There’s no sugar-coating the problem. The Plus Size revolution is turning Americans into a nation of overweight, unhealthy individuals. To be clear, I’m not a life-long skinny person writing about fat people. I’ve had my own struggles with being overweight. As a fat kid growing up in the 50’s, there was no such thing as “plus sizes” for kids. Lane Bryant was the only store selling larger adult sizes at the time, but since blacks weren’t allowed to try on clothes in the store, my mother had a seamstress in the neighborhood custom make clothes for me. For my mother that was the easier solution given the times, but a better solution would have been for me to lose the extra weight I gained from my own poor food choices and lack of portion control, overeating and not exercising.
Anyone who tells an obese person that big is beautiful, or that she should love her curves is not telling the whole truth. More than just a fashion statement, being plus-sized is also a major health issue. Many of the diseases that are killing plus-sized adults and children today are preventable. According to the Cleveland Clinic’s Director of the Center for Lifestyle Medicine, Dr, Mladen Golubic, lifestyle choices are the root cause of chronic disease:
Poor lifestyle choices, such as smoking, overuse of alcohol, poor diet, lack of physical activity and inadequate relief of chronic stress are key contributors in the development and progression of preventable chronic diseases, including obesity, type 2 diabetes mellitus, hypertension, cardiovascular disease and several types of cancer.
Obesity is a precursor to a number of health related problems. Take Type 2 diabetes or “sugar,” as some call it, it is almost always diet related with obesity putting a person at greater risk for developing this particular disease. Health experts predict that by 2020, half of all Americans will have diabetes or pre-diabetes. And it doesn’t stop there, having diabetes puts you at risk for other health problems, including heart disease, stroke, blindness, kidney disease and nerve damage.
The big problem is what people are eating day in and day out, People are getting obese and it’s from that day-to-day diet.—Tyler Graham, co-author of The Happiness Diet.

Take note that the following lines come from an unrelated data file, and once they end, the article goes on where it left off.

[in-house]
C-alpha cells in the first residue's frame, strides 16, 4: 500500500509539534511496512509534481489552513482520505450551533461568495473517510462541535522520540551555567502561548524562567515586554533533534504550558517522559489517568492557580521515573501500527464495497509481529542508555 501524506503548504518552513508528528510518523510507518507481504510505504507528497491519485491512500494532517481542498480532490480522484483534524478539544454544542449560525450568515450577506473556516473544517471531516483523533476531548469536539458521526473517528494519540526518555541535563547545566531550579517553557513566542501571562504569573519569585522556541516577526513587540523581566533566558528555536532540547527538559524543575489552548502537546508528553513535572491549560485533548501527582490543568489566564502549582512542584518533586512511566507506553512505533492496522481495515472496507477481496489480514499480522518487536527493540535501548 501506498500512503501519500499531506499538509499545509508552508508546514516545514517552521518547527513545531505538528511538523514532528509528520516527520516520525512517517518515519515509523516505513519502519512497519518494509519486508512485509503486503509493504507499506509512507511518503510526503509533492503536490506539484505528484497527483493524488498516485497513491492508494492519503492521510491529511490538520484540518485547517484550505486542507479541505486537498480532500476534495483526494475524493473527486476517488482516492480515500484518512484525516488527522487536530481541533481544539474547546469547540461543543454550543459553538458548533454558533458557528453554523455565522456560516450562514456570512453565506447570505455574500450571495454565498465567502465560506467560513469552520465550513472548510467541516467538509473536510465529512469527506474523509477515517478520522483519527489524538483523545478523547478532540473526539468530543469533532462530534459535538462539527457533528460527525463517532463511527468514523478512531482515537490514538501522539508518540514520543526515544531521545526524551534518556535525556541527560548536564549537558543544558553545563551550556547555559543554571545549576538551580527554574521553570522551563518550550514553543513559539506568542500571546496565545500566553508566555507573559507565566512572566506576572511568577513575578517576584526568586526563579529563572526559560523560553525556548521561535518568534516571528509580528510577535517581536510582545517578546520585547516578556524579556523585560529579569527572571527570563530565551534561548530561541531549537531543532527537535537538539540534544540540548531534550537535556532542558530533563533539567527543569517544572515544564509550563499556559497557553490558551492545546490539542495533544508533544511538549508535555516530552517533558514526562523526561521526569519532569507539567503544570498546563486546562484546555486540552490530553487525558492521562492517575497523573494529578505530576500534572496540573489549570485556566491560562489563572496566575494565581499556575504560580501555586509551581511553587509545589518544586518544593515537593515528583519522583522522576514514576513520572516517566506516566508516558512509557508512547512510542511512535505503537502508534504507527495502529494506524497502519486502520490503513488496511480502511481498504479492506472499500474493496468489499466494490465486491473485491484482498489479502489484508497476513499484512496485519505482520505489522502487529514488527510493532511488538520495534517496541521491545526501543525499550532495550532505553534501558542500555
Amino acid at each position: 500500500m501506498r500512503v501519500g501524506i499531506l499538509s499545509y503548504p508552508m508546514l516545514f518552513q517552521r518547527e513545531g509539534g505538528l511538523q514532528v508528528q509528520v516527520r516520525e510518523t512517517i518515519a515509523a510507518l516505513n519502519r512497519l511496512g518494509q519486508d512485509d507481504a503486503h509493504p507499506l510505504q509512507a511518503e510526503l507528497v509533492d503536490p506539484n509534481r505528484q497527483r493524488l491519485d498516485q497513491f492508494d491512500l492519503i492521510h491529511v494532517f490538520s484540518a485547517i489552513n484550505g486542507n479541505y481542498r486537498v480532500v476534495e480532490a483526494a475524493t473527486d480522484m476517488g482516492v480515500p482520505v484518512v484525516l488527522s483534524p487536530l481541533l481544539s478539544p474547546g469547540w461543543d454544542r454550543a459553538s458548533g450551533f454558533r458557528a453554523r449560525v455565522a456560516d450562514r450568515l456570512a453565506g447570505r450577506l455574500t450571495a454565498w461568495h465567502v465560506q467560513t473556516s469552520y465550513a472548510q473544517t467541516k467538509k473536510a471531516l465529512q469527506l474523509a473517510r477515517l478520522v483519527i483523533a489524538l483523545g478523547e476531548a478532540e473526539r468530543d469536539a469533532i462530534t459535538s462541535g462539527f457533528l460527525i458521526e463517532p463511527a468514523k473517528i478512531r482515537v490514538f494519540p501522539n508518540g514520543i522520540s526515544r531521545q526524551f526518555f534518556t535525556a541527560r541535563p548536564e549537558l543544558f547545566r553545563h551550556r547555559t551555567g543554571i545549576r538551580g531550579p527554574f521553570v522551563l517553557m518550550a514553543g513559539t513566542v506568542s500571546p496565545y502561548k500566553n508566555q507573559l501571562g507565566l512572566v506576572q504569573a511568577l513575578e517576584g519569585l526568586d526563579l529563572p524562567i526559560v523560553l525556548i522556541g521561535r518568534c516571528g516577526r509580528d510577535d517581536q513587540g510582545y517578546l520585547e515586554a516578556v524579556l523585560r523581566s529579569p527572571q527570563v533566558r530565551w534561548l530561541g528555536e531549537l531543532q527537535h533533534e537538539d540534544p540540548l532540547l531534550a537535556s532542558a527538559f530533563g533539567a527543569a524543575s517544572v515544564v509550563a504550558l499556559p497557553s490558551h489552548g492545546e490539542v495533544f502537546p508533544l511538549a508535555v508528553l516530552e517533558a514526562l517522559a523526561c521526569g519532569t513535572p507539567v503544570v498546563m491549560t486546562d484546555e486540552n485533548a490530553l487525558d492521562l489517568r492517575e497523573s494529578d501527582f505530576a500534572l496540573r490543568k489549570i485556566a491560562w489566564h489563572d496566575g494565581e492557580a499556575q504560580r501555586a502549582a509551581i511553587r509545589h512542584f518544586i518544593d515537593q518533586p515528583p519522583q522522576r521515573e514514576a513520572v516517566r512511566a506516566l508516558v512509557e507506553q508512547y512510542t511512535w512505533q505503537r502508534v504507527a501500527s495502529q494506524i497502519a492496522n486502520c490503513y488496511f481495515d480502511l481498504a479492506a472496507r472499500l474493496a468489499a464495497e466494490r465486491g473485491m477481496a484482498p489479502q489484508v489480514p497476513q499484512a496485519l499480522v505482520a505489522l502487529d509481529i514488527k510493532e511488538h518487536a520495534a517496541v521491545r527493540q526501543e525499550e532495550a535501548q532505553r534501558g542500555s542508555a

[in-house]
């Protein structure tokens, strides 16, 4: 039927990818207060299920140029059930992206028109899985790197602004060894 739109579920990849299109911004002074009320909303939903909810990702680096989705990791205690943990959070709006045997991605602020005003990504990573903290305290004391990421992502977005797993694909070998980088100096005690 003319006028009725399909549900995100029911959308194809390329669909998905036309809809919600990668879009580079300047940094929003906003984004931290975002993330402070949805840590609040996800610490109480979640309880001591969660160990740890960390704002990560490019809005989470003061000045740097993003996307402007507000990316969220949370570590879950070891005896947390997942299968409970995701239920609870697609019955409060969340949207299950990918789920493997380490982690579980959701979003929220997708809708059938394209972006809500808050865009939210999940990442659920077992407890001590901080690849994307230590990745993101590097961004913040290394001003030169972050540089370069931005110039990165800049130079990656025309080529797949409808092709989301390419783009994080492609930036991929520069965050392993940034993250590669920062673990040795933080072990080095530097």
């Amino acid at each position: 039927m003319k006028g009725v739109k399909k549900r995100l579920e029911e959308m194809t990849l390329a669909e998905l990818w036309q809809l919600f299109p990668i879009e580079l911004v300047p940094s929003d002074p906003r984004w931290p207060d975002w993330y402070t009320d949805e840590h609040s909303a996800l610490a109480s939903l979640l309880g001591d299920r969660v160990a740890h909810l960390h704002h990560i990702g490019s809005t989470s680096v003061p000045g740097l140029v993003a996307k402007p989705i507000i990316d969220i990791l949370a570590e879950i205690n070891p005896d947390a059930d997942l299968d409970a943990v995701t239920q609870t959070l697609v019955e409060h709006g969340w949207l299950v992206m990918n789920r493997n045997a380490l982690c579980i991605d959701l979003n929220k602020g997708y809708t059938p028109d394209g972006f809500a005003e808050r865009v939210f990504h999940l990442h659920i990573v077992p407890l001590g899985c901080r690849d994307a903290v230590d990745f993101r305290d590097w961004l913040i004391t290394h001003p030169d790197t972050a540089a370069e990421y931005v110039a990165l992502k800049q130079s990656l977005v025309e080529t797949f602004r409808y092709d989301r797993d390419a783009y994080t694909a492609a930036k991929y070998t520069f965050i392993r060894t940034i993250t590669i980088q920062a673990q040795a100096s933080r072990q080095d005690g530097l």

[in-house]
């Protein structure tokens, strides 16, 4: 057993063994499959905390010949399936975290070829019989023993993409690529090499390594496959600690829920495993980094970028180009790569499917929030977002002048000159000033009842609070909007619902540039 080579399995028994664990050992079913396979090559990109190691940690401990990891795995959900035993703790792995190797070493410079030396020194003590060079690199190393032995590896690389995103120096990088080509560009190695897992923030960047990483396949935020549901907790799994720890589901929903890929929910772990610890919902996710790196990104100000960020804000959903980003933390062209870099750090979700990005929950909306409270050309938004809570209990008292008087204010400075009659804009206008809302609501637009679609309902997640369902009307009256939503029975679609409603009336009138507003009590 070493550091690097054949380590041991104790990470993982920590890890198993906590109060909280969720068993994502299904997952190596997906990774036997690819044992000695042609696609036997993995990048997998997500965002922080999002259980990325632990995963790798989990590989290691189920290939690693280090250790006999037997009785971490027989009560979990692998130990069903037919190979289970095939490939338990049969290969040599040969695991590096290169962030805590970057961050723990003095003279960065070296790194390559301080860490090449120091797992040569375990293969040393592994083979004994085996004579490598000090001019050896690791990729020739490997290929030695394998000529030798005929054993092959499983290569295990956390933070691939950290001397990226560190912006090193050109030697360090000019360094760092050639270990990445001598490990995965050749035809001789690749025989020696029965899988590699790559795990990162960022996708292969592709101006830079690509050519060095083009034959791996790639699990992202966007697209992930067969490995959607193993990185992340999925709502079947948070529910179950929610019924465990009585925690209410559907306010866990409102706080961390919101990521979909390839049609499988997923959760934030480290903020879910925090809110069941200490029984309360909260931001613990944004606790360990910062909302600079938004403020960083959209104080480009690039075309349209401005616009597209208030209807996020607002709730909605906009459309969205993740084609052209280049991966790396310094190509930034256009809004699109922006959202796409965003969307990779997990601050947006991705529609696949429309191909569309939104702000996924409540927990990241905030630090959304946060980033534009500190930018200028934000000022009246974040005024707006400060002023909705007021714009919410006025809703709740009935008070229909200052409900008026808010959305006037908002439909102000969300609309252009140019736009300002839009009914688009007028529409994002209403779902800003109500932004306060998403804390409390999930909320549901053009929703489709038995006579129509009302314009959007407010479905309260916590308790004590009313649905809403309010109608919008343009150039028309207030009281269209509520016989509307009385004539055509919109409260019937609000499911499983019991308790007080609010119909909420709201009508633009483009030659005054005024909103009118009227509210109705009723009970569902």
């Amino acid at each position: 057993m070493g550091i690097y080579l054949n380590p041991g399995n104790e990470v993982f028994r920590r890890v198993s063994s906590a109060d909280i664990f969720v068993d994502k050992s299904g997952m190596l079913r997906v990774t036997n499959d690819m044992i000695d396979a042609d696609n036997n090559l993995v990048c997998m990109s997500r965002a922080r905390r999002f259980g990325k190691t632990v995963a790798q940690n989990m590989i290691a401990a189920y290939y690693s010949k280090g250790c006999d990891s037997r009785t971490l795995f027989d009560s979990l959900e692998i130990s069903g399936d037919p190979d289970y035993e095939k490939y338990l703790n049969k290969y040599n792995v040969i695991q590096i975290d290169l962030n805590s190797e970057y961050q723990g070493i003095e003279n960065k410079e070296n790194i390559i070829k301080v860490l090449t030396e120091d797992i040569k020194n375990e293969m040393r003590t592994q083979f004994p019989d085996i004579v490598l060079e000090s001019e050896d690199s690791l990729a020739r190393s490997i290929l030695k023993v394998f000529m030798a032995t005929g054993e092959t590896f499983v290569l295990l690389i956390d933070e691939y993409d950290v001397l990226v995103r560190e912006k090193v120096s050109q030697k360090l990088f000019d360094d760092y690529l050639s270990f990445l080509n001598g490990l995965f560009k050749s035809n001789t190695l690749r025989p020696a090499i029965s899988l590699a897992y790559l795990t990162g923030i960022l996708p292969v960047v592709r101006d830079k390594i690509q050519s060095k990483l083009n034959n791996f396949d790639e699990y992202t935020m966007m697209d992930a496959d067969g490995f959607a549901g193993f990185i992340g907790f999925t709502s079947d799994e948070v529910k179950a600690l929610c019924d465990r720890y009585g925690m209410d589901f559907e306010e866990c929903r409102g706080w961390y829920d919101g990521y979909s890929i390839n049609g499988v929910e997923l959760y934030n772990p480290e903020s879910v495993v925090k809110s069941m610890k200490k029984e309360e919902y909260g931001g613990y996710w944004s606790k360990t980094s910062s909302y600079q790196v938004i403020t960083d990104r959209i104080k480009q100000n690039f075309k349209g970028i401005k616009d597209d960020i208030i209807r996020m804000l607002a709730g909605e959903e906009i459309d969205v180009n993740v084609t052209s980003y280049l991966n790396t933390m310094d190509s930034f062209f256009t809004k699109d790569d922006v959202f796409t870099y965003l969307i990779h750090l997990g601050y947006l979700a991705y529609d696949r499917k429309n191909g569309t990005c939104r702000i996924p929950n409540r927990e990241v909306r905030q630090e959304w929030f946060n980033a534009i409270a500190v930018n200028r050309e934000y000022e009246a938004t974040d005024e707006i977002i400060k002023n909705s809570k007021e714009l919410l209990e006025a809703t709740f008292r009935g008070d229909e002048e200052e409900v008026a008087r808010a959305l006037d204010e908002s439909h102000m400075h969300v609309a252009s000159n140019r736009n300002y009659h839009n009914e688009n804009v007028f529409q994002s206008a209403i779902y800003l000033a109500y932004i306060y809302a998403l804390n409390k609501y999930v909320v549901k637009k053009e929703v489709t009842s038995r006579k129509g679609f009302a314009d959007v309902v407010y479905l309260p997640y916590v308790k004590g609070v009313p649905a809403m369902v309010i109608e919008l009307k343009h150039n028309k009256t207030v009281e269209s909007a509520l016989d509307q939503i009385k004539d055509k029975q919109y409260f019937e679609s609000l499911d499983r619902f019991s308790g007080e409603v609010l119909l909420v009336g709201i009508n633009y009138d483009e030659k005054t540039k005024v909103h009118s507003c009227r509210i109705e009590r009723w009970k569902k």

These statistics highlight the growing obesity problem in the U.S.
- More than 2 in 3 adults are considered to be overweight or obese.
- More than 1 in 3 adults are considered to be obese.
- More than 1 in 20 adults are considered to have extreme obesity.
- About one-third of children and adolescents ages 6 to 19 are considered to be overweight or obese.
- More than 1 in 6 children and adolescents ages 6 to 19 are considered to be obese. (Source: National Institutes of Health)
African Americans, Hispanics and Native Americans are much more likely to be obese than whites, according to Health and Human Services, Office of Minority Health. And when you examine obesity among African Americans, the picture is even worse, explains Dr. Holly Lofton, a specialist in lifestyle changes and weight loss:
African Americans have one of the highest rates of obesity amongst all ethnic groups in the United States. [Studies] have also determined that this is a major contributing factor in the high prevalence of type 2 diabetes in the African American community.
The Plus Size revolution has succeeded in making obesity chic, fashionable, even sexy to a growing, if not vulnerable audience of children, teens and young adults, while ignoring the very real dangers of being obese. Obesity is the reason that the current generation of youth is predicted to live a shorter life than their parents.
Obese models ‘normalize’ obesity and that can give people the excuse to overeat.— psychiatrist Dr. Carole Lieberman
By 2030, over half of all Americans could be obese. Would there be as many obese individuals in the U.S. if there were no plus size clothes? Makes one wonder what they’ll come up with next.
Beloved, I pray that you may prosper in all things and be in health. 3 John 2 NKJV
Note: This author acknowledges that not all obesity is caused by overeating. There are a small percentage of individuals whose weight gain is related to other medical causes. If you are gaining weight or are having trouble losing excess weight, please consult with your physician.